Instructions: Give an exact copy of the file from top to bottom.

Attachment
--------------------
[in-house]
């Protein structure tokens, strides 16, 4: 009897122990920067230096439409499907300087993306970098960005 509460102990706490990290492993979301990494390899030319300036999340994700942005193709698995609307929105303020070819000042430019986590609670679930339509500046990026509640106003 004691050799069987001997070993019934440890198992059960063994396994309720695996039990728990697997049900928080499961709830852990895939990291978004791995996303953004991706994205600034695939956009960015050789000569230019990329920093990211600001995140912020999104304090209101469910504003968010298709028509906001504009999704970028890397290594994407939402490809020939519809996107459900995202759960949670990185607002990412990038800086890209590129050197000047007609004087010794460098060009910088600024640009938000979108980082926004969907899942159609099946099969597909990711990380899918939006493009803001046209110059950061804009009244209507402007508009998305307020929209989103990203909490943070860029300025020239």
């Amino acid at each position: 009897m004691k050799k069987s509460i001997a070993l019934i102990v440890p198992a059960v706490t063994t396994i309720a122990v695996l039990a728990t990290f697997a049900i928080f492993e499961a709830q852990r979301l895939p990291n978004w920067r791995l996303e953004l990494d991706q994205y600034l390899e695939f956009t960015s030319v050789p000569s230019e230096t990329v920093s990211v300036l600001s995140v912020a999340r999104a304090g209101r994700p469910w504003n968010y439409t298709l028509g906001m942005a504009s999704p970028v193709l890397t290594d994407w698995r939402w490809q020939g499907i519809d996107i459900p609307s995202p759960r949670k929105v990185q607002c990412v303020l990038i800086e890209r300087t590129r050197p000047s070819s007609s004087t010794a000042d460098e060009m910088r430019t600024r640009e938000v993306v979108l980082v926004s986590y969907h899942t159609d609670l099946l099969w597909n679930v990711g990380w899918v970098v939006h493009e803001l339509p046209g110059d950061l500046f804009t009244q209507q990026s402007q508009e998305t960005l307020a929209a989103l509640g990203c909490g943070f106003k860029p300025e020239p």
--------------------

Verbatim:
[in-house]
């Protein structure tokens, strides 16, 4: 009897122990920067230096439409499907300087993306970098960005 509460102990706490990290492993979301990494390899030319300036999340994700942005193709698995609307929105303020070819000042430019986590609670679930339509500046990026509640106003 004691050799069987001997070993019934440890198992059960063994396994309720695996039990728990697997049900928080499961709830852990895939990291978004791995996303953004991706994205600034695939956009960015050789000569230019990329920093990211600001995140912020999104304090209101469910504003968010298709028509906001504009999704970028890397290594994407939402490809020939519809996107459900995202759960949670990185607002990412990038800086890209590129050197000047007609004087010794460098060009910088600024640009938000979108980082926004969907899942159609099946099969597909990711990380899918939006493009803001046209110059950061804009009244209507402007508009998305307020929209989103990203909490943070860029300025020239």
């Amino acid at each position: 009897m004691k050799k069987s509460i001997a070993l019934i102990v440890p198992a059960v706490t063994t396994i309720a122990v695996l039990a728990t990290f697997a049900i928080f492993e499961a709830q852990r979301l895939p990291n978004w920067r791995l996303e953004l990494d991706q994205y600034l390899e695939f956009t960015s030319v050789p000569s230019e230096t990329v920093s990211v300036l600001s995140v912020a999340r999104a304090g209101r994700p469910w504003n968010y439409t298709l028509g906001m942005a504009s999704p970028v193709l890397t290594d994407w698995r939402w490809q020939g499907i519809d996107i459900p609307s995202p759960r949670k929105v990185q607002c990412v303020l990038i800086e890209r300087t590129r050197p000047s070819s007609s004087t010794a000042d460098e060009m910088r430019t600024r640009e938000v993306v979108l980082v926004s986590y969907h899942t159609d609670l099946l099969w597909n679930v990711g990380w899918v970098v939006h493009e803001l339509p046209g110059d950061l500046f804009t009244q209507q990026s402007q508009e998305t960005l307020a929209a989103l509640g990203c909490g943070f106003k860029p300025e020239p």